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Divorce and fixed asset conveyancing

 

Divorce matters and conveyancing of a fixed asset where there is a transfer of ownership of matrimonial assets, and also how the recession can affect the sale price.

Over the last few years South Africa has been in a recession and this has no doubt affected the number of divorces as well as the transfer of fixed assets.

The fixed asset is often the major asset in a divorce case and something must no doubt happen to it either before or after the divorce is finalized. The conveyancer is the attorney who attends to the registration of the house into the name of the new purchaser at the deeds office. This could be the registration into the name of a new third party or the registration which is passed from one spouse to the other in the case where one spouse takes over the share of the other spouse.

Not every attorney is a conveyancer. To qualify as a conveyancer an attorney needs to study and write a further exam. Normally one would qualify first as an attorney, and then after that write a conveyancing exam, should you be interested in property law. There have been instances where people have qualified as an attorney and conveyancer at the same time. A notary is an attorney who attends to the registration of antenuptial contracts amongst other things. Some attorneys qualify as an attorney, conveyancer and notary all at the same time.

Over the last few years the property market has slowed down largely due to the recession. The banks are not granting bonds as easily as they have been in the past. People are getting into more debt, which basically means that in a divorce situation where one party moves out of the matrimonial home and the expenses of the other party double, the house must be sold.

Very often in a divorce the man is the party paying the bond on the family home. In a situation for example where the man earns a salary of R30 000 gross per month and the lady R10 000 gross and the bond debit on the man’s salary is R10 000 per month, and the man moves out of the house and has to rent elsewhere and there are two children, the result would be that the house would need to be sold. The man in this situation cannot afford to pay maintenance for the children, the bond on the house and his rent elsewhere at the same time. Parties in this type of situation no doubt have to make a decision as to what is more important to them – the marriage and assets or their freedom and divorce. That is the harsh reality of the matter and some people consider their freedom to be more important to them.

Lately, in divorce situations, houses have been sold at a loss because of the recession. I had a client recently in a divorce who had moved to a different country and the wife had continued living in the matrimonial home after the divorce. The divorce order stated that the home had to be sold after the divorce. The man eventually was so desperate to sell the house that he sold it for R100 000 less than the amount owing on the bond. He was of the view that he would rather owe the bank R100 000 than R900 000. He just wanted out as he had a new well-paying job in a different country and a new girlfriend, and he wanted to make a clean break from his wife.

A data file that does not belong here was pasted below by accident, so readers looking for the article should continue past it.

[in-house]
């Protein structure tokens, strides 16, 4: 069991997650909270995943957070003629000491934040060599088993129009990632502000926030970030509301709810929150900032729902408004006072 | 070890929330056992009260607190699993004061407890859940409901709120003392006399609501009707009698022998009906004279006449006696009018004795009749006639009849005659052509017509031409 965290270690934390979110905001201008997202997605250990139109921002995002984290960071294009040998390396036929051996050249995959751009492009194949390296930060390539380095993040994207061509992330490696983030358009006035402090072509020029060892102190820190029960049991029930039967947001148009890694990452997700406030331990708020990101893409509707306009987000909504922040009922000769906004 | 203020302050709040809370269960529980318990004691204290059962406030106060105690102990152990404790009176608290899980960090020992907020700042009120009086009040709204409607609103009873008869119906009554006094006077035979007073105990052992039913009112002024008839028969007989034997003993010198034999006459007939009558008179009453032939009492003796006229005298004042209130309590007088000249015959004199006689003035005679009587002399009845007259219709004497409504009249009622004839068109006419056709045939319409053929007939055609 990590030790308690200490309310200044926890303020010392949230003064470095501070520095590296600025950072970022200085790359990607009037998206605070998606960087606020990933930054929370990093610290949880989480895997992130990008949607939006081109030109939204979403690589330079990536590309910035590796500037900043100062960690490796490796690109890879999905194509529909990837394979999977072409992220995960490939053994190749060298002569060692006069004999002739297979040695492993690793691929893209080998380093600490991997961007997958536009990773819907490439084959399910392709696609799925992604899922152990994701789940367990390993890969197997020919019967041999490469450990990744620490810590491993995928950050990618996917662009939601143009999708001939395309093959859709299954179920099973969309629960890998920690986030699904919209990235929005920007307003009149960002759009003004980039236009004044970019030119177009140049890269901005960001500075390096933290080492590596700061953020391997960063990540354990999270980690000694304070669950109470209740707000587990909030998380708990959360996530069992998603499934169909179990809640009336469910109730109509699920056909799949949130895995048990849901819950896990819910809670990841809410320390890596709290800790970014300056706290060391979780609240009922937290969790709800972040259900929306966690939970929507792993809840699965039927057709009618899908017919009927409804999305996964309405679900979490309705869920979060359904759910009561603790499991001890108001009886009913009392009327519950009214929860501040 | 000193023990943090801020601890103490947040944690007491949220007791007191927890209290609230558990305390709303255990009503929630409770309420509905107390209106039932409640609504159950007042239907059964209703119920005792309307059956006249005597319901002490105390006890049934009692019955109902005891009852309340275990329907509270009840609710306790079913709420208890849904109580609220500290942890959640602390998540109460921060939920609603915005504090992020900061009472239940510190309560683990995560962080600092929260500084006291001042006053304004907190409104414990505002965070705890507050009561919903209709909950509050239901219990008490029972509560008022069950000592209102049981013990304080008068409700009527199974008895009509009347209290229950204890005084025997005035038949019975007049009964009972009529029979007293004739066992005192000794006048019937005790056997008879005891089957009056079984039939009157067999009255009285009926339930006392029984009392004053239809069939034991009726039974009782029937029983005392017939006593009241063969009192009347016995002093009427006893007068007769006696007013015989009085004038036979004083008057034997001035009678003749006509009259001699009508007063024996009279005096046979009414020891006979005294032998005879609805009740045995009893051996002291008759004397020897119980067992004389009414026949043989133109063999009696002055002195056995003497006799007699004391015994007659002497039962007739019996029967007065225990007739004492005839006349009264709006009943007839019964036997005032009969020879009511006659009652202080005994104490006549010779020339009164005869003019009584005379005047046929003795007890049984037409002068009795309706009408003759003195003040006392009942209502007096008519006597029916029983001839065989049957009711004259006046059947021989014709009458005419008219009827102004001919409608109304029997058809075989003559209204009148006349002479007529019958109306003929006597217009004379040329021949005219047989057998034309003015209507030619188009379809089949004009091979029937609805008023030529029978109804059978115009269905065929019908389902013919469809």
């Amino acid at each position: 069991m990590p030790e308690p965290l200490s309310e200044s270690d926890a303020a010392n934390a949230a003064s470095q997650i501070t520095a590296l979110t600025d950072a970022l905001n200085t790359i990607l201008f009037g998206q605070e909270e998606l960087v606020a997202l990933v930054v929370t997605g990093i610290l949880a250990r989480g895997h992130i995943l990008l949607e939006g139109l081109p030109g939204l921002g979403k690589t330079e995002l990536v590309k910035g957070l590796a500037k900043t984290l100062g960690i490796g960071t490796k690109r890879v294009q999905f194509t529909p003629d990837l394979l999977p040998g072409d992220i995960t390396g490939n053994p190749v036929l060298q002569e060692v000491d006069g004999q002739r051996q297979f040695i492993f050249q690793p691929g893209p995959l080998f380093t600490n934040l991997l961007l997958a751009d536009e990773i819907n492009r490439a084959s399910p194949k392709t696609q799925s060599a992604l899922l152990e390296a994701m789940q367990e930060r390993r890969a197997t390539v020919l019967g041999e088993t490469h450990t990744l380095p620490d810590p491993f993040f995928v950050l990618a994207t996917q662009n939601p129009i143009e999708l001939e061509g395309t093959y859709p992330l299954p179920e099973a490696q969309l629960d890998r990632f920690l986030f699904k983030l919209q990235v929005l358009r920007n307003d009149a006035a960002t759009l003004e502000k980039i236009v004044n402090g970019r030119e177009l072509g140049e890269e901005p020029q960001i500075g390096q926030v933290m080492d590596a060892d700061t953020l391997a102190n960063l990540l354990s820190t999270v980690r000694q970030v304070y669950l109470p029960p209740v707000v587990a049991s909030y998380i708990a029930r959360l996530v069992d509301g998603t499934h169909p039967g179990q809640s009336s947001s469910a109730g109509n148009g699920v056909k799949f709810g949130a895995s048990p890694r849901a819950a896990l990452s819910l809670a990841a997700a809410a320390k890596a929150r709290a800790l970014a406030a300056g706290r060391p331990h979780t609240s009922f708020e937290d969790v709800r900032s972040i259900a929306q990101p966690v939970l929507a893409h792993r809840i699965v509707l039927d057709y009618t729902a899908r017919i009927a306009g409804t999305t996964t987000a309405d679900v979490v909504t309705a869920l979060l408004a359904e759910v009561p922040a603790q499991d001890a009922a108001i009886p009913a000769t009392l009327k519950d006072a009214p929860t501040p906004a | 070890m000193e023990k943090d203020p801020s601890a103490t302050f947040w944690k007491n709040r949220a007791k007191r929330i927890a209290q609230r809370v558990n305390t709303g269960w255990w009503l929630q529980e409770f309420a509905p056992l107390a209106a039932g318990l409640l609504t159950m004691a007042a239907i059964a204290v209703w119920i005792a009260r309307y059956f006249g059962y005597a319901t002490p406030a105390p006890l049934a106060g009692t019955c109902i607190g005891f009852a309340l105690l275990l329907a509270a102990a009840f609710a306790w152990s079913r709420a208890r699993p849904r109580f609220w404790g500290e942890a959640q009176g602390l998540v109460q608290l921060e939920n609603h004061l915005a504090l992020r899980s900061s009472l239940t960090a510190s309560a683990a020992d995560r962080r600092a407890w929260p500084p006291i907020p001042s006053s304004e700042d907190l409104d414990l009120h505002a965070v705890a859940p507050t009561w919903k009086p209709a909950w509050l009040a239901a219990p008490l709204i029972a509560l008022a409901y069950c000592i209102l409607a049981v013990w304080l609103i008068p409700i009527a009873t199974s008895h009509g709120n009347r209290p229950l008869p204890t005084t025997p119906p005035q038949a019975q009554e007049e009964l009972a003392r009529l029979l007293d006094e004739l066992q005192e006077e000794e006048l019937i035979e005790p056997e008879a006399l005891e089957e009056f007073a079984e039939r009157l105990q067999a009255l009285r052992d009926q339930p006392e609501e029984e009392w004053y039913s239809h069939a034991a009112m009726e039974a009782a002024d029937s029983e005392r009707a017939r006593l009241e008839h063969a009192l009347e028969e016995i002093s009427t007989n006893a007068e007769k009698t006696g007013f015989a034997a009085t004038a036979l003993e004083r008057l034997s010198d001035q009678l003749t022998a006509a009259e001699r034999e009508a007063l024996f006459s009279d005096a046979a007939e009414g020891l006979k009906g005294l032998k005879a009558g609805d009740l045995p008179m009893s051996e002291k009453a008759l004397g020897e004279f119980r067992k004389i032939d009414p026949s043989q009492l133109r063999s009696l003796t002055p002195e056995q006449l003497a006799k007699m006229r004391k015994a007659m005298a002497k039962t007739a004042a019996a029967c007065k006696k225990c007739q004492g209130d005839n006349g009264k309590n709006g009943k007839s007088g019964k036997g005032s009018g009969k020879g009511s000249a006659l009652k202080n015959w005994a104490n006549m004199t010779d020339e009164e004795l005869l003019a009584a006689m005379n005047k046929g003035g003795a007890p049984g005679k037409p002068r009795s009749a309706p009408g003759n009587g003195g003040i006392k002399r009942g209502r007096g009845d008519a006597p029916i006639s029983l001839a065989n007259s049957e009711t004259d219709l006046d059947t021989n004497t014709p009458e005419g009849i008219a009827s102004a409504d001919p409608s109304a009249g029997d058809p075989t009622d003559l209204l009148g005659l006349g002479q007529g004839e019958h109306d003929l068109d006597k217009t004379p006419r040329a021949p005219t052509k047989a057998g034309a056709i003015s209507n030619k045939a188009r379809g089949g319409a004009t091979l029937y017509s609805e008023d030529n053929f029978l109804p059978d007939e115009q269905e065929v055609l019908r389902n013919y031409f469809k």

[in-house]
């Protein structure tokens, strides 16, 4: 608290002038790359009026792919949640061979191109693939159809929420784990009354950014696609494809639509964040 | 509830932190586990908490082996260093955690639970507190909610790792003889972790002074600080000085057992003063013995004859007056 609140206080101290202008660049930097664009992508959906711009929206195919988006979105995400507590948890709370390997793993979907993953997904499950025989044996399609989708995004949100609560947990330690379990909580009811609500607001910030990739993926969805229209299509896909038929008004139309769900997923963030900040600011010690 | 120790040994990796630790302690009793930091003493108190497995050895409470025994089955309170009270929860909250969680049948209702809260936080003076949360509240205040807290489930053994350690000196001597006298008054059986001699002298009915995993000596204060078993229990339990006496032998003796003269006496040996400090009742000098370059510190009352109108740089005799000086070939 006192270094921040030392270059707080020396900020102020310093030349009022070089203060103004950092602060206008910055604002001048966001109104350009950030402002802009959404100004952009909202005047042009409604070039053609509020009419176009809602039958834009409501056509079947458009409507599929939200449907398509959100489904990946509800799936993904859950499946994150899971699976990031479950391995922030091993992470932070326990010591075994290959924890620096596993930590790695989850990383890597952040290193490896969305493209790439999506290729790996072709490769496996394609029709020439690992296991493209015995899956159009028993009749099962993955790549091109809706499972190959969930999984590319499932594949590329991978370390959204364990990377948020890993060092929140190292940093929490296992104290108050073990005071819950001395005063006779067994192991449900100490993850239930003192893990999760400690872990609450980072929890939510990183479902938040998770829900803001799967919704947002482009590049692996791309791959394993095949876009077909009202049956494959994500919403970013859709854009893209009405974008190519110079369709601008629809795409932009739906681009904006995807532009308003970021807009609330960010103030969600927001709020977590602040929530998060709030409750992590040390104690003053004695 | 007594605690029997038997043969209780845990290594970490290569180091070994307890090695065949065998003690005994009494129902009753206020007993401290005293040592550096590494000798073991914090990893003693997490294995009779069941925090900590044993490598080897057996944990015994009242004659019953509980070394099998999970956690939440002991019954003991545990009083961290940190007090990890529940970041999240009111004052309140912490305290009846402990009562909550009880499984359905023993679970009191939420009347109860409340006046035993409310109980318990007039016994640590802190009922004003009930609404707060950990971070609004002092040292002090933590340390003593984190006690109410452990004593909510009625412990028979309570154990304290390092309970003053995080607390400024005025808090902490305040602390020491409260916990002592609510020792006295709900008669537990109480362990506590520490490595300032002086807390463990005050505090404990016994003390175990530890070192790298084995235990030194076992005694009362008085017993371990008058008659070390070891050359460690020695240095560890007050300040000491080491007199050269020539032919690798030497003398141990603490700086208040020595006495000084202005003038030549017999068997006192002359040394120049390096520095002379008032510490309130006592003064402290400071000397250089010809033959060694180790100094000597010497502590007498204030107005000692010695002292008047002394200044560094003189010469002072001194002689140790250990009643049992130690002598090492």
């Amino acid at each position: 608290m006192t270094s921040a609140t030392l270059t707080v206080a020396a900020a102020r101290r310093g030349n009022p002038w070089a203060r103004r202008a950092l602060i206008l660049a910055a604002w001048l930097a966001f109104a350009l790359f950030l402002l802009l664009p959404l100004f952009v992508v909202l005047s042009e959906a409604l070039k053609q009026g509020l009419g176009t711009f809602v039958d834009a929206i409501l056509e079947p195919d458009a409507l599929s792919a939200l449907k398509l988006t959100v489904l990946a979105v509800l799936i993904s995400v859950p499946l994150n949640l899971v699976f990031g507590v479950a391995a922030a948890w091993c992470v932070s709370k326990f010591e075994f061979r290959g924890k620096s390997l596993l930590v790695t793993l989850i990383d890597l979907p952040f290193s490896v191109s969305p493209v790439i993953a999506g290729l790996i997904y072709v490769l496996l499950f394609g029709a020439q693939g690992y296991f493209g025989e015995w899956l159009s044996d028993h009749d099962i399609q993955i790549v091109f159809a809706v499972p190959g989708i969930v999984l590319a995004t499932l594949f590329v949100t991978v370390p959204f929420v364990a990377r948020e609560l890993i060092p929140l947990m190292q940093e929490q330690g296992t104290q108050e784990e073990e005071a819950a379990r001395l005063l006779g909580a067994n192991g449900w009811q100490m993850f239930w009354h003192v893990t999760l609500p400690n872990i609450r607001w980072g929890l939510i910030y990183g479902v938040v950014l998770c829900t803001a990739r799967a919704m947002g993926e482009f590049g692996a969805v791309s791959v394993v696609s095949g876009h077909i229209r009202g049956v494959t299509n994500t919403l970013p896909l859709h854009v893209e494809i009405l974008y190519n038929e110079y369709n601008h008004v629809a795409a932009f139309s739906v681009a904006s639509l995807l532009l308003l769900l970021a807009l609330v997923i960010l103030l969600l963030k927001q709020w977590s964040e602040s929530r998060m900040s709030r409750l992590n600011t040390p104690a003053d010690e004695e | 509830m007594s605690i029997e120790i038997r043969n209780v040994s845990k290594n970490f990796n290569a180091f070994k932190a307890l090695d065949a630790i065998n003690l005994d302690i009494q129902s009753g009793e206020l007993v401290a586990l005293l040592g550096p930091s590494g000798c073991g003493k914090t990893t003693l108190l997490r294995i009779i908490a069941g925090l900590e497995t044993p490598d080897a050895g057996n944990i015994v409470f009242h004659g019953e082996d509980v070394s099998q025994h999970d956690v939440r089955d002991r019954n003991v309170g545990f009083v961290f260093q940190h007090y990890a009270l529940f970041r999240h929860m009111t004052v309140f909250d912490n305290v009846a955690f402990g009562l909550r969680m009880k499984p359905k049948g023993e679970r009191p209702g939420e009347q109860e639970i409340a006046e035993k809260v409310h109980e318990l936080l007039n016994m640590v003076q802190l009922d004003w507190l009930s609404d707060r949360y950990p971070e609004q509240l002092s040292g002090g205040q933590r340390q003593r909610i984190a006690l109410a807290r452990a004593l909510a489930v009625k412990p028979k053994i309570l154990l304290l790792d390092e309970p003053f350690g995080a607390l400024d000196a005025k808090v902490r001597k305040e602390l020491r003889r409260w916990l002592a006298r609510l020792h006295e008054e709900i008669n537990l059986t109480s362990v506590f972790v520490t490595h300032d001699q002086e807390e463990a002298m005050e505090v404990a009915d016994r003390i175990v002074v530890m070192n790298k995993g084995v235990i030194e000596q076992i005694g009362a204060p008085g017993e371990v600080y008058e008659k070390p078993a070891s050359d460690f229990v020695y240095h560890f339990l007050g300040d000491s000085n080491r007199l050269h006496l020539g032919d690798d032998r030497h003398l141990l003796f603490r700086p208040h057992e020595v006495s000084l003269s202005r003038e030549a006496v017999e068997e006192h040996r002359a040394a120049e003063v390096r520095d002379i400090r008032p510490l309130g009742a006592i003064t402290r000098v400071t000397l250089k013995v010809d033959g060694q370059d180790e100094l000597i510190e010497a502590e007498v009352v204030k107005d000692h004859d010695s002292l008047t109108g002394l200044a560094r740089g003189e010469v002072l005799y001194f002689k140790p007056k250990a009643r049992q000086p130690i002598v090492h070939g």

In some situations one spouse would rather retain the fixed asset as his or her sole and absolute property after the divorce. That spouse would then no doubt have to offer to pay the other spouse out for his or her share of the equity in the fixed asset. The conveyancer would then need to attend to the transfer of the one party’s share to the other party at the deeds office. The cost of that would depend on the fair market value of the property.

The first thing I request from my client is a fair market valuation on the property, that is if the parties own one. Both parties are entitled to their own valuation. In a situation where one party wants to buy the other party out, it is prudent first to establish whether the bank would release the other party from his or her obligations in terms of the bond. The banks I have noticed lately have become quite difficult and first require a divorce order and consent paper before they are able to say whether they will allow the one party to take over the full bond or not.

Conveyancing fees work according to a certain recommended guideline. For example the fee payable by the purchaser of a property over R350 000 up to and including R400 000 is R7 040, over R400 000 up to and including R450 000 is R7 590 and over R450 000 up to and including R500 000 is R8 250. It is important to remember that the purchaser of the property is the party who pays the conveyancing fees and not the seller.

Conveyancing is a very important part of divorce matters where there is fixed property. It is always best to use an attorney who specializes in divorce law to represent you in a divorce, but also one who knows how conveyancing works or who has an associate at the firm who knows about conveyancing.

article written by Cape Town divorce attorney, Peter M Baker

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